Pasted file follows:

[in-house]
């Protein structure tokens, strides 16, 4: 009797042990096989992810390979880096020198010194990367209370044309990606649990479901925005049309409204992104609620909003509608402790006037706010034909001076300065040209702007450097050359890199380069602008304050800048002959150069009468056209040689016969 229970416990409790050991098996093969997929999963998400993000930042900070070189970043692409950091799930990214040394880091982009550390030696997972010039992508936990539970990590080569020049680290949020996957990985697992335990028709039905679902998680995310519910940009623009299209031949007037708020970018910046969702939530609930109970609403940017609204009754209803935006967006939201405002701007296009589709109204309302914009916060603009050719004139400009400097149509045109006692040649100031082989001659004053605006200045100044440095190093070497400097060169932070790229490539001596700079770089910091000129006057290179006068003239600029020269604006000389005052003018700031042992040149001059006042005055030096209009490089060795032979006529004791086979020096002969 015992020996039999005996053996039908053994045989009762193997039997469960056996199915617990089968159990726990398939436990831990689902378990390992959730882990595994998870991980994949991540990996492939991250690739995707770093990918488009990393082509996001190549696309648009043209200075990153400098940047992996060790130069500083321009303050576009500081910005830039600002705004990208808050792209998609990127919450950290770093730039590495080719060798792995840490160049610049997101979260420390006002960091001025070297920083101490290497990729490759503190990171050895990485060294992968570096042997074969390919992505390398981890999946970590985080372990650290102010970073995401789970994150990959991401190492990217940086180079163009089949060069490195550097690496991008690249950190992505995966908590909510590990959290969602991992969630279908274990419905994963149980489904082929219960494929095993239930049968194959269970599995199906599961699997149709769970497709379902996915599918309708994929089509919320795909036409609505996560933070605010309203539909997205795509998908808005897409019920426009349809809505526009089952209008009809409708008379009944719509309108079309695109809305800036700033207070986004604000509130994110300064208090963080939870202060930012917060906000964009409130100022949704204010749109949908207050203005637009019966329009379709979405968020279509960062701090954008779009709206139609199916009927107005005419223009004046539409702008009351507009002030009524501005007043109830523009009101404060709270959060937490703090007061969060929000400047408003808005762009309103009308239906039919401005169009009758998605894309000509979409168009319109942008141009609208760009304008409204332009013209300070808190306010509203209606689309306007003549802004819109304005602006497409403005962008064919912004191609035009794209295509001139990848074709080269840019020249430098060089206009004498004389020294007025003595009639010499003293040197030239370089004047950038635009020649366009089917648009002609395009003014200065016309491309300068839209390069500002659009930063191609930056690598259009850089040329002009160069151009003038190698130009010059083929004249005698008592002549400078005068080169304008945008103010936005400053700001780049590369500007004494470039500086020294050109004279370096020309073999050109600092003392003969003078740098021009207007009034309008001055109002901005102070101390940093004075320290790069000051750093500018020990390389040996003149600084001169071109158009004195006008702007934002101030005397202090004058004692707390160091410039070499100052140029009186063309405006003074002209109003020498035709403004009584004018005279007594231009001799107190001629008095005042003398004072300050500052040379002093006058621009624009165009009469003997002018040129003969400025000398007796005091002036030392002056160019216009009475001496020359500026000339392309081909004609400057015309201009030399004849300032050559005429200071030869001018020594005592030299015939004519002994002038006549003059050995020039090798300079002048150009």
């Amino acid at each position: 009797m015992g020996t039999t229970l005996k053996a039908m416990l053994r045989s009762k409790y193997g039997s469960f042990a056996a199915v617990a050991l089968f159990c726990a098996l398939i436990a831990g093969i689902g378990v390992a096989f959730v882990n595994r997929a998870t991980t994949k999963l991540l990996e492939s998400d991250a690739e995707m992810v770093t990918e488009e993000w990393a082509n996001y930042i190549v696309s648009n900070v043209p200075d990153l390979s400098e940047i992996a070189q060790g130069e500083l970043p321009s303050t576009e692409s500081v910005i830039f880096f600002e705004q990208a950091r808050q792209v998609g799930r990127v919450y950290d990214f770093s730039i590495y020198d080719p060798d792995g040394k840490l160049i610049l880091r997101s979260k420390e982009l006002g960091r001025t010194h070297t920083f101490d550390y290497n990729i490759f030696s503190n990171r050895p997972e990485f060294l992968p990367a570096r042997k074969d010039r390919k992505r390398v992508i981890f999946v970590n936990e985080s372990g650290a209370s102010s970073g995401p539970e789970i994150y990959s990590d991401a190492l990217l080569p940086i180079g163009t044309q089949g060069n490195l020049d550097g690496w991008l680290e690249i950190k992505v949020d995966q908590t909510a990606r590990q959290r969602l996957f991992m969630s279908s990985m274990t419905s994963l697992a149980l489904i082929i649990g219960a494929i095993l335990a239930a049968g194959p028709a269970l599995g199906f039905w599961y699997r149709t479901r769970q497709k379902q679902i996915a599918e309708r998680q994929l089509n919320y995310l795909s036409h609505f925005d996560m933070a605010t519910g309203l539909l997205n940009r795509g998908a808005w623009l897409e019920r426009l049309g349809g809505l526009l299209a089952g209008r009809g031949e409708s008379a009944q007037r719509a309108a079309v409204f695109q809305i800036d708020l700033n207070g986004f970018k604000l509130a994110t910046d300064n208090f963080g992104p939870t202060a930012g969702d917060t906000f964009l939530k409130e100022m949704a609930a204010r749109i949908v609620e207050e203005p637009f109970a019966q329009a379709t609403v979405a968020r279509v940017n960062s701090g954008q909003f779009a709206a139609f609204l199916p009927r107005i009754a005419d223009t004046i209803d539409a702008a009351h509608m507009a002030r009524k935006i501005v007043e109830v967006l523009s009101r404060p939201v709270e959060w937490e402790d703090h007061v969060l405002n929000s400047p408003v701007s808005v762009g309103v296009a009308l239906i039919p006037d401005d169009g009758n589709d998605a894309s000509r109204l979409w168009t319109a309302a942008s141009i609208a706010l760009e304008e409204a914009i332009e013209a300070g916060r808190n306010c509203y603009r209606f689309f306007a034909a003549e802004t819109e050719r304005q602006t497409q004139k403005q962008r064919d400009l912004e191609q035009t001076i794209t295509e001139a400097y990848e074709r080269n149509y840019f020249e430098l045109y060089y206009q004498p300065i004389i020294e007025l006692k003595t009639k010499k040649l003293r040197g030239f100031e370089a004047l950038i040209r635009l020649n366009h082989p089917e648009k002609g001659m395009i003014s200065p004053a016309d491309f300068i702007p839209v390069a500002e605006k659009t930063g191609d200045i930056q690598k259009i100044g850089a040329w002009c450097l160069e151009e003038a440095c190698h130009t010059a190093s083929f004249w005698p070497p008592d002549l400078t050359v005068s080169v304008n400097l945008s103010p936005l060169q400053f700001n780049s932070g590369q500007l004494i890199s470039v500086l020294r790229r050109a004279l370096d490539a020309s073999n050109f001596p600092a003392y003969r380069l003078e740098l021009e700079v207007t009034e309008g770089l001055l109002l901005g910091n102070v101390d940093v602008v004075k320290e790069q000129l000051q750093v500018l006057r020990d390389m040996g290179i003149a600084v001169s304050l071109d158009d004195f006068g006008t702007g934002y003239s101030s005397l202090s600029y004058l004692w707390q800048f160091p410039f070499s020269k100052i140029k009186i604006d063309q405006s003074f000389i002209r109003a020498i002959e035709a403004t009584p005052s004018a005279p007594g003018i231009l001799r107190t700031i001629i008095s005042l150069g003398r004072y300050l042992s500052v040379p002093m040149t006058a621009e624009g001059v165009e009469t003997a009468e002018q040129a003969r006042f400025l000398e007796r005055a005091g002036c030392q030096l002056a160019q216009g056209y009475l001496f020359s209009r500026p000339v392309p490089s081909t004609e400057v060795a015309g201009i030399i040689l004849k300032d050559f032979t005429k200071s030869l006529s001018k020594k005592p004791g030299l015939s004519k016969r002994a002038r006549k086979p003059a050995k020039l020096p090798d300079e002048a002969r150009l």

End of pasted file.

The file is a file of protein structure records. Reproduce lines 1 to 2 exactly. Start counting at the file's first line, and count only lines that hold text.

[in-house]
């Protein structure tokens, strides 16, 4: 009797042990096989992810390979880096020198010194990367209370044309990606649990479901925005049309409204992104609620909003509608402790006037706010034909001076300065040209702007450097050359890199380069602008304050800048002959150069009468056209040689016969 229970416990409790050991098996093969997929999963998400993000930042900070070189970043692409950091799930990214040394880091982009550390030696997972010039992508936990539970990590080569020049680290949020996957990985697992335990028709039905679902998680995310519910940009623009299209031949007037708020970018910046969702939530609930109970609403940017609204009754209803935006967006939201405002701007296009589709109204309302914009916060603009050719004139400009400097149509045109006692040649100031082989001659004053605006200045100044440095190093070497400097060169932070790229490539001596700079770089910091000129006057290179006068003239600029020269604006000389005052003018700031042992040149001059006042005055030096209009490089060795032979006529004791086979020096002969 015992020996039999005996053996039908053994045989009762193997039997469960056996199915617990089968159990726990398939436990831990689902378990390992959730882990595994998870991980994949991540990996492939991250690739995707770093990918488009990393082509996001190549696309648009043209200075990153400098940047992996060790130069500083321009303050576009500081910005830039600002705004990208808050792209998609990127919450950290770093730039590495080719060798792995840490160049610049997101979260420390006002960091001025070297920083101490290497990729490759503190990171050895990485060294992968570096042997074969390919992505390398981890999946970590985080372990650290102010970073995401789970994150990959991401190492990217940086180079163009089949060069490195550097690496991008690249950190992505995966908590909510590990959290969602991992969630279908274990419905994963149980489904082929219960494929095993239930049968194959269970599995199906599961699997149709769970497709379902996915599918309708994929089509919320795909036409609505996560933070605010309203539909997205795509998908808005897409019920426009349809809505526009089952209008009809409708008379009944719509309108079309695109809305800036700033207070986004604000509130994110300064208090963080939870202060930012917060906000964009409130100022949704204010749109949908207050203005637009019966329009379709979405968020279509960062701090954008779009709206139609199916009927107005005419223009004046539409702008009351507009002030009524501005007043109830523009009101404060709270959060937490703090007061969060929000400047408003808005762009309103009308239906039919401005169009009758998605894309000509979409168009319109942008141009609208760009304008409204332009013209300070808190306010509203209606689309306007003549802004819109304005602006497409403005962008064919912004191609035009794209295509001139990848074709080269840019020249430098060089206009004498004389020294007025003595009639010499003293040197030239370089004047950038635009020649366009089917648009002609395009003014200065016309491309300068839209390069500002659009930063191609930056690598259009850089040329002009160069151009003038190698130009010059083929004249005698008592002549400078005068080169304008945008103010936005400053700001780049590369500007004494470039500086020294050109004279370096020309073999050109600092003392003969003078740098021009207007009034309008001055109002901005102070101390940093004075320290790069000051750093500018020990390389040996003149600084001169071109158009004195006008702007934002101030005397202090004058004692707390160091410039070499100052140029009186063309405006003074002209109003020498035709403004009584004018005279007594231009001799107190001629008095005042003398004072300050500052040379002093006058621009624009165009009469003997002018040129003969400025000398007796005091002036030392002056160019216009009475001496020359500026000339392309081909004609400057015309201009030399004849300032050559005429200071030869001018020594005592030299015939004519002994002038006549003059050995020039090798300079002048150009």